Higher likelihood of extreme snowfall in the French Alps in coming decades. And, greening Africa
Global warming is often cited as having a negative impact on snow and ice melt in cold regions, yet new research published in The Cryosphere has suggested that extreme snowfall events may be a feature of some locations at higher latitudes and elevations in the decades to come.
A study by the Chinese Academy of Sciences published in Regional Environmental Change on June 28 looked at the Climatic and non-climatic factors found to affect vegetation greenness in Sudano-Sahelian region of Africa.
A research team from the Aerospace Information Research Institute (AIR) of the Chinese Academy of Sciences (CAS) analyzed trends in vegetation greenness in the Sudano-Sahelian region during 2001–2020 and quantified the relative contributions of climatic factors and non-climatic factors in specific sub-regions. The study used MODIS Normalized Difference Vegetation Index (NDVI) as a proxy for vegetation greenness.
Result: the researchers found that greening was widespread across the Sudano-Sahelian region, while browning was clustered in central West Africa.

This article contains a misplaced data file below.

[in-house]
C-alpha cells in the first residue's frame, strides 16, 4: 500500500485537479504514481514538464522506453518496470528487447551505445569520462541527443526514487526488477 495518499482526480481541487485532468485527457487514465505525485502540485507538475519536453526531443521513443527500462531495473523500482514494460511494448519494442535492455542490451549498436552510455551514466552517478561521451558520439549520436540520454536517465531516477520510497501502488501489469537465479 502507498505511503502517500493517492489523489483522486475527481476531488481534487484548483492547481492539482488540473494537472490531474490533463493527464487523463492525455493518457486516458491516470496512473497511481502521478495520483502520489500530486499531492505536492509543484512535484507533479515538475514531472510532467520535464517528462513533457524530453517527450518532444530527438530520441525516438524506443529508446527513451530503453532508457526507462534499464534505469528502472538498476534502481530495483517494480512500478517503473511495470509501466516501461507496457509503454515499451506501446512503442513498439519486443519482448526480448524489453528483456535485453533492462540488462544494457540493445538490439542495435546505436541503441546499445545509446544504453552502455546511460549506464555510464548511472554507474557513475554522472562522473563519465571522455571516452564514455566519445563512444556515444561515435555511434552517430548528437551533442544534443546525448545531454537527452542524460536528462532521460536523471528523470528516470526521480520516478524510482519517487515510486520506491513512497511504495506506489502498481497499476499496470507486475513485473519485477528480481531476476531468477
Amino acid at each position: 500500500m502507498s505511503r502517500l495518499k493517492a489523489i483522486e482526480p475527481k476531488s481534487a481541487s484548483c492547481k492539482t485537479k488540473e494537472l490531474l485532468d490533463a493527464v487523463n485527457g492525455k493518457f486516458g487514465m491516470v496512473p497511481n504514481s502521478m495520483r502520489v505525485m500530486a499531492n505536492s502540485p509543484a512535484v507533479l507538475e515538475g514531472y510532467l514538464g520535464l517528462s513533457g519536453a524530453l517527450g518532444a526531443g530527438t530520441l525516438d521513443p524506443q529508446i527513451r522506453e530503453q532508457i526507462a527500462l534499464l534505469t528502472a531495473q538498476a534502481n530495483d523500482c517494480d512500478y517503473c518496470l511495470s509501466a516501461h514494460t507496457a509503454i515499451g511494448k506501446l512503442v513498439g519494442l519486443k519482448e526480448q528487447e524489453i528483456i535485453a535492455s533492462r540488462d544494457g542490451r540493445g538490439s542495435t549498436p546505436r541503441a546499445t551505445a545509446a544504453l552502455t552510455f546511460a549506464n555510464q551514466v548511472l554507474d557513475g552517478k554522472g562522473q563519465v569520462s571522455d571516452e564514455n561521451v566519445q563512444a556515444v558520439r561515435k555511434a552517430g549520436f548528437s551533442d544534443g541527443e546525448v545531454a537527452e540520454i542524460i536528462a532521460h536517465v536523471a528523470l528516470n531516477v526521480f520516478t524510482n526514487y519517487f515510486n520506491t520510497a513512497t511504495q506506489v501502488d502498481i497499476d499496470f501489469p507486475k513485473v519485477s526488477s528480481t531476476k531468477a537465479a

They applied a correlation-based conceptual attribution model to study rainfall-driven changes. Results showed that only nearly half of the areas with vegetation greening could be explained by long-term rainfall variability, while most of the areas with browning trends were not related to rainfall variability. Greening/browning vegetation trends not caused by rainfall variability could be explained by the non-climatic factors, e.g., land use/land cover (LULC) change and fire impact.
The research team found that gains (i.e., increases in the fractional abundance of LULC classes) in cropland and natural vegetation associated with positive land management were likely the dominant drivers of greening in Senegal and Ethiopia. The combined impacts of rainfall variability and LULC changes contributed to greening trends in Mali and Sudan.
In contrast, vegetation browning in central West Africa appeared to be driven by cropland gain and natural vegetation loss (i.e., decrease in the fractional abundance of a LULC class) associated with extensive agricultural production activities.
Paper: Yelong Zeng et al, Changes in vegetation greenness related to climatic and non-climatic factors in the Sudano-Sahelian region, Regional Environmental Change (2023). DOI: 10.1007/s10113-023-02084-5